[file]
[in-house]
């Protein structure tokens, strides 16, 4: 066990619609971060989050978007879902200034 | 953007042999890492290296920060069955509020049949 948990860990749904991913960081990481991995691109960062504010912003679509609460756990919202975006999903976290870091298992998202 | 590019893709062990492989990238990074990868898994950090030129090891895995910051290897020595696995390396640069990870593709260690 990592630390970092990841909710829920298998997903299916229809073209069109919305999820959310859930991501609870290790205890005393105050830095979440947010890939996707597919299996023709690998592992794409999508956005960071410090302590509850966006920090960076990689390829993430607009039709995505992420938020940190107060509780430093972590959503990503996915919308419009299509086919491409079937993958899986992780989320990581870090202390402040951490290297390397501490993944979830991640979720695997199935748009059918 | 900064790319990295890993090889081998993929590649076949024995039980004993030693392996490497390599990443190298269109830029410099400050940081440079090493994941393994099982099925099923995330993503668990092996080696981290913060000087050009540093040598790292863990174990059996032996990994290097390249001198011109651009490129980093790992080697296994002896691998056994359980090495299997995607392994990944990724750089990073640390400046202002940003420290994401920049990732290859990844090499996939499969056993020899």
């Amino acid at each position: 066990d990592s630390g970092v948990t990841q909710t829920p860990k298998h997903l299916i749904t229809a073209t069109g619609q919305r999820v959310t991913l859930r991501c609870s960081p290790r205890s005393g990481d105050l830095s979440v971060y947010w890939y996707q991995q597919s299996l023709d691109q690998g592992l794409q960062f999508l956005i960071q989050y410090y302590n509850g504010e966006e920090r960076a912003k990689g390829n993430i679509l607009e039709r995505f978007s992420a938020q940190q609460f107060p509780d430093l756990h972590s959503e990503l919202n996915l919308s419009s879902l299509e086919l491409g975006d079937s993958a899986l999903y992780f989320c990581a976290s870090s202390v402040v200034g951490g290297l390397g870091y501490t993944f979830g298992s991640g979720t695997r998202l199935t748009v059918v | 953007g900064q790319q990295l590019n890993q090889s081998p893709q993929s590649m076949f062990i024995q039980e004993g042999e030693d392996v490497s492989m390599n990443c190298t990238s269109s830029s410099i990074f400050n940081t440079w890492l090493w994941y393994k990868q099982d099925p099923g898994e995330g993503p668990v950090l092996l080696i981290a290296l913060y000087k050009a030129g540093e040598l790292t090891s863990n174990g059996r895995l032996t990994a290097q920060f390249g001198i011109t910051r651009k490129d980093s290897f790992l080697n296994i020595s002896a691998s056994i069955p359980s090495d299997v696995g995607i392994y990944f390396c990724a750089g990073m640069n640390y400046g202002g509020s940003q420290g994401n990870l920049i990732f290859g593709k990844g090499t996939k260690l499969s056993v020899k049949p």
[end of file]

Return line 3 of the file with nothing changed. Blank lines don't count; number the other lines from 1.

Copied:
């Amino acid at each position: 066990d990592s630390g970092v948990t990841q909710t829920p860990k298998h997903l299916i749904t229809a073209t069109g619609q919305r999820v959310t991913l859930r991501c609870s960081p290790r205890s005393g990481d105050l830095s979440v971060y947010w890939y996707q991995q597919s299996l023709d691109q690998g592992l794409q960062f999508l956005i960071q989050y410090y302590n509850g504010e966006e920090r960076a912003k990689g390829n993430i679509l607009e039709r995505f978007s992420a938020q940190q609460f107060p509780d430093l756990h972590s959503e990503l919202n996915l919308s419009s879902l299509e086919l491409g975006d079937s993958a899986l999903y992780f989320c990581a976290s870090s202390v402040v200034g951490g290297l390397g870091y501490t993944f979830g298992s991640g979720t695997r998202l199935t748009v059918v | 953007g900064q790319q990295l590019n890993q090889s081998p893709q993929s590649m076949f062990i024995q039980e004993g042999e030693d392996v490497s492989m390599n990443c190298t990238s269109s830029s410099i990074f400050n940081t440079w890492l090493w994941y393994k990868q099982d099925p099923g898994e995330g993503p668990v950090l092996l080696i981290a290296l913060y000087k050009a030129g540093e040598l790292t090891s863990n174990g059996r895995l032996t990994a290097q920060f390249g001198i011109t910051r651009k490129d980093s290897f790992l080697n296994i020595s002896a691998s056994i069955p359980s090495d299997v696995g995607i392994y990944f390396c990724a750089g990073m640069n640390y400046g202002g509020s940003q420290g994401n990870l920049i990732f290859g593709k990844g090499t996939k260690l499969s056993v020899k049949p």